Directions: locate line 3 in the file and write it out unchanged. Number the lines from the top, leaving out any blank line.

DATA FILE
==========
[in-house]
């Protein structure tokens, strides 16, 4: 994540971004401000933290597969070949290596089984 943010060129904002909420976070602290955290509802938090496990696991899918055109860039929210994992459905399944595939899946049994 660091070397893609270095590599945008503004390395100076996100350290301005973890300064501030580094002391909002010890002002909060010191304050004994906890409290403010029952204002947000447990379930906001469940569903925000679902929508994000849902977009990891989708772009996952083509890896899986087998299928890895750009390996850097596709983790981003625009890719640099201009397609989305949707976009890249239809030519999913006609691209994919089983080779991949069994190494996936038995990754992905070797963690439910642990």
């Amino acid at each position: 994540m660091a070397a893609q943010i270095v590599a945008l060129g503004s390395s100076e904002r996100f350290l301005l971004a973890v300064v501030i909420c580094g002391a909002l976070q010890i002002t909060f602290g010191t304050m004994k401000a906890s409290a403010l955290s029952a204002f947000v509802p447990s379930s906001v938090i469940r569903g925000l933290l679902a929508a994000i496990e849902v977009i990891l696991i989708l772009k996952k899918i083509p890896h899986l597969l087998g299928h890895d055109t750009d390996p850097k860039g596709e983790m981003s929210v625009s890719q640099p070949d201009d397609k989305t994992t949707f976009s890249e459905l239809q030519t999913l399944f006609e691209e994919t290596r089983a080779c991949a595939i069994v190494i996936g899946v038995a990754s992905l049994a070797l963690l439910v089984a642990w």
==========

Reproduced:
């Amino acid at each position: 994540m660091a070397a893609q943010i270095v590599a945008l060129g503004s390395s100076e904002r996100f350290l301005l971004a973890v300064v501030i909420c580094g002391a909002l976070q010890i002002t909060f602290g010191t304050m004994k401000a906890s409290a403010l955290s029952a204002f947000v509802p447990s379930s906001v938090i469940r569903g925000l933290l679902a929508a994000i496990e849902v977009i990891l696991i989708l772009k996952k899918i083509p890896h899986l597969l087998g299928h890895d055109t750009d390996p850097k860039g596709e983790m981003s929210v625009s890719q640099p070949d201009d397609k989305t994992t949707f976009s890249e459905l239809q030519t999913l399944f006609e691209e994919t290596r089983a080779c991949a595939i069994v190494i996936g899946v038995a990754s992905l049994a070797l963690l439910v089984a642990w």